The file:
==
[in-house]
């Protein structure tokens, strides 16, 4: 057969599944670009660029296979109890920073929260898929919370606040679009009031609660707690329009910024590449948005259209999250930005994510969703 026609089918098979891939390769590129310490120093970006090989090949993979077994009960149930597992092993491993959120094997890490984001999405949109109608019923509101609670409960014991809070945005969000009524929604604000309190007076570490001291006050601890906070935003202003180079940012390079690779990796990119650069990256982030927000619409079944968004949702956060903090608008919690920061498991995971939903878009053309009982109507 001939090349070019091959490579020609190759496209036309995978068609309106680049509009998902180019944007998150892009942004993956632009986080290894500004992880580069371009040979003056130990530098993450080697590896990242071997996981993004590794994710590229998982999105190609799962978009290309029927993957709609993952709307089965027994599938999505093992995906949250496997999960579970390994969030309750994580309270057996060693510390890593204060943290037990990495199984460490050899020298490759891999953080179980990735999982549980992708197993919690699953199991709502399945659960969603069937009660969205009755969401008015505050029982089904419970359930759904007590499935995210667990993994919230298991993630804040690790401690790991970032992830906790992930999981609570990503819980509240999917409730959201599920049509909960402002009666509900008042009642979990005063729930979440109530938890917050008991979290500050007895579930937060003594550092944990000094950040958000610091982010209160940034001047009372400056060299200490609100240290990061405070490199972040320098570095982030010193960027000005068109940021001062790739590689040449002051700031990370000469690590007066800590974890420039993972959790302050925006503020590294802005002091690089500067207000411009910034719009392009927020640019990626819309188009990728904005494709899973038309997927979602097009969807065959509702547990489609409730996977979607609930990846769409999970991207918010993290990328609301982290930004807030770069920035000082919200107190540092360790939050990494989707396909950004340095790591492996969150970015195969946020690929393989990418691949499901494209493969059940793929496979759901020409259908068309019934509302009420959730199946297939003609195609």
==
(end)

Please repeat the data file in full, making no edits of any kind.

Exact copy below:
[in-house]
């Protein structure tokens, strides 16, 4: 057969599944670009660029296979109890920073929260898929919370606040679009009031609660707690329009910024590449948005259209999250930005994510969703 026609089918098979891939390769590129310490120093970006090989090949993979077994009960149930597992092993491993959120094997890490984001999405949109109608019923509101609670409960014991809070945005969000009524929604604000309190007076570490001291006050601890906070935003202003180079940012390079690779990796990119650069990256982030927000619409079944968004949702956060903090608008919690920061498991995971939903878009053309009982109507 001939090349070019091959490579020609190759496209036309995978068609309106680049509009998902180019944007998150892009942004993956632009986080290894500004992880580069371009040979003056130990530098993450080697590896990242071997996981993004590794994710590229998982999105190609799962978009290309029927993957709609993952709307089965027994599938999505093992995906949250496997999960579970390994969030309750994580309270057996060693510390890593204060943290037990990495199984460490050899020298490759891999953080179980990735999982549980992708197993919690699953199991709502399945659960969603069937009660969205009755969401008015505050029982089904419970359930759904007590499935995210667990993994919230298991993630804040690790401690790991970032992830906790992930999981609570990503819980509240999917409730959201599920049509909960402002009666509900008042009642979990005063729930979440109530938890917050008991979290500050007895579930937060003594550092944990000094950040958000610091982010209160940034001047009372400056060299200490609100240290990061405070490199972040320098570095982030010193960027000005068109940021001062790739590689040449002051700031990370000469690590007066800590974890420039993972959790302050925006503020590294802005002091690089500067207000411009910034719009392009927020640019990626819309188009990728904005494709899973038309997927979602097009969807065959509702547990489609409730996977979607609930990846769409999970991207918010993290990328609301982290930004807030770069920035000082919200107190540092360790939050990494989707396909950004340095790591492996969150970015195969946020690929393989990418691949499901494209493969059940793929496979759901020409259908068309019934509302009420959730199946297939003609195609």